View Poll Results: Which Application Server you used?
- 17. You may not vote on this poll
WebLogic Server (BEA)
JBoss (Red Hat)
WebSphere Application Server and WebSphere Application Server Community Edition (IBM)
Apache Geronimo (Apache Software Foundation)
Oracle OC4J (Oracle Corporation)
Sun Java System Application Server (Sun Microsystems)
SAP Web Application Server
Glassfish Application Server (based on Sun Java System Application Server)
- 07-31-2008, 02:02 PM #1
What is the best application server for Java.
Since I started work on with Java Application Servers, I'm really worried about what is the best one for developments. I think now's the time to discuss about that here in Java Forums.
I've started a poll here, and what I'm expecting from your guys/gals is vote for the one you most refer with a commenting that why you use it or why others are not use.
I really appreciate your replays here. :)
- 08-02-2008, 01:31 PM #2
JBoss is my favorite. Its light weight and has easy learning curve, perfect for small applications and one man projects.dont worry newbie, we got you covered.
- 08-03-2008, 05:55 AM #3
- 08-03-2008, 06:17 AM #4Member
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- Jul 2008
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For a production application environment I would go with Websphere. It's fairly easy to install and configure. It has a fairly simple GUI for configuration and is easy to deploy to.
- 08-03-2008, 06:20 AM #5
When we select an application, few things we have to consider about. First thing is configuration. It should be much simpler. No matter weather it's done through a GUI or not. But if there is a GUI, it's much user friendly. Second thing is deploying. May be this should be the first point we have to think. Any comments?
- 08-04-2008, 03:18 PM #6
We are using weblogic here, most reliable.
though apache is good as it is having a plus of being free i guess it is open source too.i am the future
- 08-05-2008, 01:13 AM #7
This is great to see all the possible server choices. Personally, I'm a fan of Apache and have been for roughly four years now. I like Apache because it's free and it gives me fine grained control. There's also great documentation available along with community support. I'm not interested in GUI's as far as servers go... but maybe if I was deploying professional grade software it might be good to have that visual acuity.
It's great to see everyone's viewpoint on this as I'm sort of in the LAMP bubble and I like it there. Especially with Java, it's great to see opinions on this topic. I always believed in Java Web Start or simply downloading an application for use, but with these servers maybe there's something better when we talk Java.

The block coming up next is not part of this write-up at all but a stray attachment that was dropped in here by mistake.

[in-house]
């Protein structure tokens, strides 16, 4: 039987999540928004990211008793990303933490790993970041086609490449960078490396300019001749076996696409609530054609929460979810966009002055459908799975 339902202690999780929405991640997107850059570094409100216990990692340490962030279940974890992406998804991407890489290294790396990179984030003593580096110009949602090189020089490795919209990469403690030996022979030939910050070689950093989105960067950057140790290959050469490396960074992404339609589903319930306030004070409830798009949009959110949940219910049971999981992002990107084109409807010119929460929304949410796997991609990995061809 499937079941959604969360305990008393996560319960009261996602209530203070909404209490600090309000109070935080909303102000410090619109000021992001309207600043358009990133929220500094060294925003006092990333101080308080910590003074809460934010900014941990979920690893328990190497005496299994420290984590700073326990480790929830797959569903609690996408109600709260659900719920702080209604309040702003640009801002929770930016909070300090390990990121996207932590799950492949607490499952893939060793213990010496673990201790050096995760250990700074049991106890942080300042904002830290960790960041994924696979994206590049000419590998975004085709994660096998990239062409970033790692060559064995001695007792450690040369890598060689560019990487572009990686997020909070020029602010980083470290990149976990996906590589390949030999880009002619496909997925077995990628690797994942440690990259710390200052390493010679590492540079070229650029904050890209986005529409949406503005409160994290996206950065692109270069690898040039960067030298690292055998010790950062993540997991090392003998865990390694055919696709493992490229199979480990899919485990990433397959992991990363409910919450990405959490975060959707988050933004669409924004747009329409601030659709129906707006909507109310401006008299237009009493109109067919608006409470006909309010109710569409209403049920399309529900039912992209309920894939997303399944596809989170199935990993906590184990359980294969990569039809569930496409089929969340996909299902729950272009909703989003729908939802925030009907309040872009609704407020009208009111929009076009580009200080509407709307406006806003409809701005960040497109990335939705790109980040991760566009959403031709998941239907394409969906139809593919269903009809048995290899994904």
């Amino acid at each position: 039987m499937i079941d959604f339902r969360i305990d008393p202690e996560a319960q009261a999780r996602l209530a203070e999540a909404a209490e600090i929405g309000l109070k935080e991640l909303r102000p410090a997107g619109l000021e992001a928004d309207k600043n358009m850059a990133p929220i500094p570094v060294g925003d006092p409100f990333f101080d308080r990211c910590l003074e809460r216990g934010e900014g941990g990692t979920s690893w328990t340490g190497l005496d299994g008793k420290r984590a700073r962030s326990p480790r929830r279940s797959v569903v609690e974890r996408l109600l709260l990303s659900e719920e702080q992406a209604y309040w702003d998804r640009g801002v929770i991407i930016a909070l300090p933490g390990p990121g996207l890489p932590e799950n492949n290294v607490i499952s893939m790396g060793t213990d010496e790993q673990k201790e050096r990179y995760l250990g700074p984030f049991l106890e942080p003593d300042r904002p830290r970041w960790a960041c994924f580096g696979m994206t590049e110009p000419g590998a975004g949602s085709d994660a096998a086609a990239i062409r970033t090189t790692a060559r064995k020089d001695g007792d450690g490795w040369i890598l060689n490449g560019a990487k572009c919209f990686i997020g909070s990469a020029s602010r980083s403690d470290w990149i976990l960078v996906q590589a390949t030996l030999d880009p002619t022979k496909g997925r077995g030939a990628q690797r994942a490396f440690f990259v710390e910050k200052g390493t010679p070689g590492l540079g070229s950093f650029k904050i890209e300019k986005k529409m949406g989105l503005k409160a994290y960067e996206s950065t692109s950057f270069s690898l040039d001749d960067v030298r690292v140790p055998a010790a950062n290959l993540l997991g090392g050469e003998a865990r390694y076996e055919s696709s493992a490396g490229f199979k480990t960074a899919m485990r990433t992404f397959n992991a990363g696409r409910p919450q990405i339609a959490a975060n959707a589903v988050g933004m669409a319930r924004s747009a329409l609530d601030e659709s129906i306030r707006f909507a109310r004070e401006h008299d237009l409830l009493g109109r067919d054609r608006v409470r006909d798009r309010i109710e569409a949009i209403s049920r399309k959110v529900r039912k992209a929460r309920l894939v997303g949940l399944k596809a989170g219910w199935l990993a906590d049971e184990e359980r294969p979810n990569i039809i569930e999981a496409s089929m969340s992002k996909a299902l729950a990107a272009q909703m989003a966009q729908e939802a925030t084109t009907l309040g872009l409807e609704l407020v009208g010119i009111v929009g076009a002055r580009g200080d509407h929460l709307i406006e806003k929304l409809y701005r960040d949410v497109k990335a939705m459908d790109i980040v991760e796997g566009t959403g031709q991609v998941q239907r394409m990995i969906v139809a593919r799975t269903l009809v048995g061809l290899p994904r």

- 08-05-2008, 03:34 AM #8
Thanks for the comment Captain. I agreed with you. I'm using Apache server for three years now. It's cool actually. As you said it's documentation well explained about all. But I'm worried about the GUI. Most of the time I'm stuck because of the GUI with massive industry applications. That's the major reason for me to start this thread, find the best Application Server in both functionality and the GUI.
Captain, I'm added the LAMP in the poll too. :) Thanks for the infor about LAMP, I've miss it in my poll.
- 08-12-2008, 05:35 AM #9
- 08-12-2008, 05:40 AM #10
There are no any expertise to comment here. :(
- 08-12-2008, 06:03 AM #11
- 09-05-2008, 10:07 AM #12
I am still a beginner and I did some testing with JSP in Netbeans which uses apache tomcat (at least by default).
What I wonder: It is not much work to build your own http(s) server having java program responding directly to http(s) requests. So what are the real benefits having an application server?
If the most important goals and benefits of an application server are clear in general and also for the current need then comparing the features probably helps choosing also the appropriate best solution for the particular requirements.Greetings, Martin Wildam.
- 09-09-2008, 02:26 AM #13
first solution is server packed in 1.5 docs, we can help you find it if needed. Second solution is something I read today in Java Network Programming - O'Reilly, also a packaged server.
Additionally there is some rather simple code that will sit on a port and pass to your code when a request comes in,... not overly difficult nor complex in an advanced sense if you can write code freely and fluently. Writing a no-op server that is a fundamentally correct server from a definition, the range is dramatic. It is appealing when you can write your own code, Servlets do essentially that.
The server in 1.5 samples does https out of the box.Introduction to Programming Using Java.
Cybercartography: A new theoretical construct proposed by D.R. Fraser Taylor
- 09-09-2008, 04:29 AM #14
- 09-09-2008, 04:31 AM #15
- By dmis in forum Enterprise JavaBeans (EJB)Replies: 0Last Post: 11-12-2007, 02:12 PM